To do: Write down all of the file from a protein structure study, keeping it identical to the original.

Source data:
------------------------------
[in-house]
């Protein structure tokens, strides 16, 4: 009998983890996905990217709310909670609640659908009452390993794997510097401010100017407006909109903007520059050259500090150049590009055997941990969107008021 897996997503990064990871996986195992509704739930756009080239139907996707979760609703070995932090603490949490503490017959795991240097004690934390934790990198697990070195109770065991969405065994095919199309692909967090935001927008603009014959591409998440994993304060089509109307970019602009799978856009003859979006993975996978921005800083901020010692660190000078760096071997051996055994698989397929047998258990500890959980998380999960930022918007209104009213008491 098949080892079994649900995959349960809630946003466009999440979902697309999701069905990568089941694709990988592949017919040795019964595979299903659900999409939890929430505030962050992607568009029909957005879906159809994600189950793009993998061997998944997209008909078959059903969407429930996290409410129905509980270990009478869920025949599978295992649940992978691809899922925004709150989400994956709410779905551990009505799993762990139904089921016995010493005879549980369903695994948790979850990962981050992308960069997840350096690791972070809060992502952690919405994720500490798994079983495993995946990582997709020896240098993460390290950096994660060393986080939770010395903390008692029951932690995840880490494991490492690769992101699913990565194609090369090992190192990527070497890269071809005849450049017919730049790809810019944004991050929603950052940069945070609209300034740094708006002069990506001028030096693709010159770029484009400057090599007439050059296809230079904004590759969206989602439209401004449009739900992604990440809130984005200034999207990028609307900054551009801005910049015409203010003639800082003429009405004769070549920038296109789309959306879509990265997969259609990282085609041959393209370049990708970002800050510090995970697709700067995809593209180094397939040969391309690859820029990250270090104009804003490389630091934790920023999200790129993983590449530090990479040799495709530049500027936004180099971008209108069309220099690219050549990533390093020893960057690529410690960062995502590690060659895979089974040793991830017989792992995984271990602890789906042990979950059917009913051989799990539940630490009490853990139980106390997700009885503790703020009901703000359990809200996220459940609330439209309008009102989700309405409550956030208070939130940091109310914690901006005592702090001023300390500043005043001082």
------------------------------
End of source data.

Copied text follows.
[in-house]
């Protein structure tokens, strides 16, 4: 009998983890996905990217709310909670609640659908009452390993794997510097401010100017407006909109903007520059050259500090150049590009055997941990969107008021 897996997503990064990871996986195992509704739930756009080239139907996707979760609703070995932090603490949490503490017959795991240097004690934390934790990198697990070195109770065991969405065994095919199309692909967090935001927008603009014959591409998440994993304060089509109307970019602009799978856009003859979006993975996978921005800083901020010692660190000078760096071997051996055994698989397929047998258990500890959980998380999960930022918007209104009213008491 098949080892079994649900995959349960809630946003466009999440979902697309999701069905990568089941694709990988592949017919040795019964595979299903659900999409939890929430505030962050992607568009029909957005879906159809994600189950793009993998061997998944997209008909078959059903969407429930996290409410129905509980270990009478869920025949599978295992649940992978691809899922925004709150989400994956709410779905551990009505799993762990139904089921016995010493005879549980369903695994948790979850990962981050992308960069997840350096690791972070809060992502952690919405994720500490798994079983495993995946990582997709020896240098993460390290950096994660060393986080939770010395903390008692029951932690995840880490494991490492690769992101699913990565194609090369090992190192990527070497890269071809005849450049017919730049790809810019944004991050929603950052940069945070609209300034740094708006002069990506001028030096693709010159770029484009400057090599007439050059296809230079904004590759969206989602439209401004449009739900992604990440809130984005200034999207990028609307900054551009801005910049015409203010003639800082003429009405004769070549920038296109789309959306879509990265997969259609990282085609041959393209370049990708970002800050510090995970697709700067995809593209180094397939040969391309690859820029990250270090104009804003490389630091934790920023999200790129993983590449530090990479040799495709530049500027936004180099971008209108069309220099690219050549990533390093020893960057690529410690960062995502590690060659895979089974040793991830017989792992995984271990602890789906042990979950059917009913051989799990539940630490009490853990139980106390997700009885503790703020009901703000359990809200996220459940609330439209309008009102989700309405409550956030208070939130940091109310914690901006005592702090001023300390500043005043001082």